Mary said to the angel, “But how can this come about, since I have no knowledge of man?”
The angel answered, “The Holy Spirit will come upon you, and the power of the Most High will cover you with its shadow. And so the child will be holy and will be called Son of God. And I tell you this too: your cousin Elizabeth also, in her old age, has conceived a son, and she whom people called barren is now in her sixth month, for nothing is impossible to God.”
Mary said, “You see before you the Lord’s servant, let it happen to me as you have said.” And the angel left her.
Art credit: ‘The Annunciation’ by Henry Ossawa Tanner (1898)
In the home stretch towards Christmas, as faithful across the globe will gather for midnight Masses tonight, let’s return to the extraordinary narrative of tomorrow’s feast. Over the course of the day I will simply share passages from the Gospel of Luke. Read them think on them, and open your heart for the coming of the Son. Jesus Christ came not only those many centuries ago in Bethlehem, but every day in the hearts of those who welcome Him.
Gospel of Luke, Chapter 1, verses 5 to 25:
In the days of King Herod of Judaea there lived a priest called Zechariah who belonged to the Abijah section of the priesthood, and he had a wife, Elizabeth by name, who was a descendant of Aaron. Both were upright in the sight of God and impeccably carried out all the commandments and observances of the Lord. But they were childless: Elizabeth was barren and they were both advanced in years.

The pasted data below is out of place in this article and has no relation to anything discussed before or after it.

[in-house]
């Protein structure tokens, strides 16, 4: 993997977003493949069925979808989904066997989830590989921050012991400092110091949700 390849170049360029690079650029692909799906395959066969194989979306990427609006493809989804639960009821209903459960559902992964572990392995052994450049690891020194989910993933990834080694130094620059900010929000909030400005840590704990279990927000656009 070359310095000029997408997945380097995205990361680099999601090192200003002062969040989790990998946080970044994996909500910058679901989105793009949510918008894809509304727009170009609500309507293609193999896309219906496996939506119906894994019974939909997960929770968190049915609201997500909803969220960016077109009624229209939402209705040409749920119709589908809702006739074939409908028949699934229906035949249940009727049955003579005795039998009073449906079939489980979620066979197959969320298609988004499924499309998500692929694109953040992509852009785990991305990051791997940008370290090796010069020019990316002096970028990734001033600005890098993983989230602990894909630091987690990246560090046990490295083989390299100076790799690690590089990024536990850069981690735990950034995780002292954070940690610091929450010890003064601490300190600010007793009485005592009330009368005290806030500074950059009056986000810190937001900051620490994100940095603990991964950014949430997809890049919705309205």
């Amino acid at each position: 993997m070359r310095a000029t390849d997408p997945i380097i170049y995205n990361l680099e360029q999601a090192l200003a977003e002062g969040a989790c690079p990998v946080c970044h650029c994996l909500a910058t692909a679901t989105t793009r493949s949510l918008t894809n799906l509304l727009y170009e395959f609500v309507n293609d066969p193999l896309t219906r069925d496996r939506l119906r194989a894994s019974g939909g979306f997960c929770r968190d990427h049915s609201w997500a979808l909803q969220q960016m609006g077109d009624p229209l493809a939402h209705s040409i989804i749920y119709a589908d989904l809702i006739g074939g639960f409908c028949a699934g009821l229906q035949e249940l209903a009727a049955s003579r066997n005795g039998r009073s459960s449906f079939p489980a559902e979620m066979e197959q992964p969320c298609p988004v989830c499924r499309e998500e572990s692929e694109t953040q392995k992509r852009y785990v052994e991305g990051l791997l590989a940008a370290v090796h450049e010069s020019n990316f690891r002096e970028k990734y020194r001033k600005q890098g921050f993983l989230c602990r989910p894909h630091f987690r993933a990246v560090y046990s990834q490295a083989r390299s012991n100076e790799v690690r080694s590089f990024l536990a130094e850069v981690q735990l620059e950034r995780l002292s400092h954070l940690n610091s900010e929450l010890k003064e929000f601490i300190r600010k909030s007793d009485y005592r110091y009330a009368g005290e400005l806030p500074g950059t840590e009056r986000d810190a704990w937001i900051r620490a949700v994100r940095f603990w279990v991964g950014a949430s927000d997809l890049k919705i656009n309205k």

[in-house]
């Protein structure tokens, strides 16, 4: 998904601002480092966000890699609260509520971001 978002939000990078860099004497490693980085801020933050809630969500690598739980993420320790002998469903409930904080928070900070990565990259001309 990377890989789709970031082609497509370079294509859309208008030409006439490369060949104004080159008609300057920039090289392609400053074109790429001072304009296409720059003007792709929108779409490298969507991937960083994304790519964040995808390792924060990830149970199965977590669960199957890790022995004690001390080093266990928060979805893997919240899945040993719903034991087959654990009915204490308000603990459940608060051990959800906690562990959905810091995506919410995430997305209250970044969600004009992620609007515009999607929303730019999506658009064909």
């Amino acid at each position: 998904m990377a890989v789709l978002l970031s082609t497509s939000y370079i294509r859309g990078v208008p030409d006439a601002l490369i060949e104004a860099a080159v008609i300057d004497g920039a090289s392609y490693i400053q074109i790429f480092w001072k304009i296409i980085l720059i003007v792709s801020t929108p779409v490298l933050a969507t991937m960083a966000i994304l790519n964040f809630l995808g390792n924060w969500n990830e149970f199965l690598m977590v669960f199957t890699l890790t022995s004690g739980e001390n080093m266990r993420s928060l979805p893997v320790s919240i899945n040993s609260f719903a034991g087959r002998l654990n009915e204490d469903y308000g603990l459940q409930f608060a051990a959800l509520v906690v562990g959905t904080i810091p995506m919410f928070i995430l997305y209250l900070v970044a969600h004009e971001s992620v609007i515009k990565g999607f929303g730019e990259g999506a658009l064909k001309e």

Now it happened that it was the turn of his section to serve, and he was exercising his priestly office before God when it fell to him by lot, as the priestly custom was, to enter the Lord’s sanctuary and burn incense there.
And at the hour of incense all the people were outside, praying. Then there appeared to him the angel of the Lord, standing on the right of the altar of incense. The sight disturbed Zechariah and he was overcome with fear. But the angel said to him,
“Zechariah, do not be afraid, for your prayer has been heard. Your wife Elizabeth is to bear you a son and you shall name him John. He will be your joy and delight and many will rejoice at his birth, for he will be great in the sight of the Lord; he must drink no wine, no strong drink; even from his mother’s womb he will be filled with the Holy Spirit, and he will bring back many of the Israelites to the Lord their God. With the spirit and power of Elijah, he will go before him to reconcile fathers to their children and the disobedient to the good sense of the upright, preparing for the Lord a people fit for him.”
Zechariah said to the angel, “How can I know this? I am an old man and my wife is getting on in years.”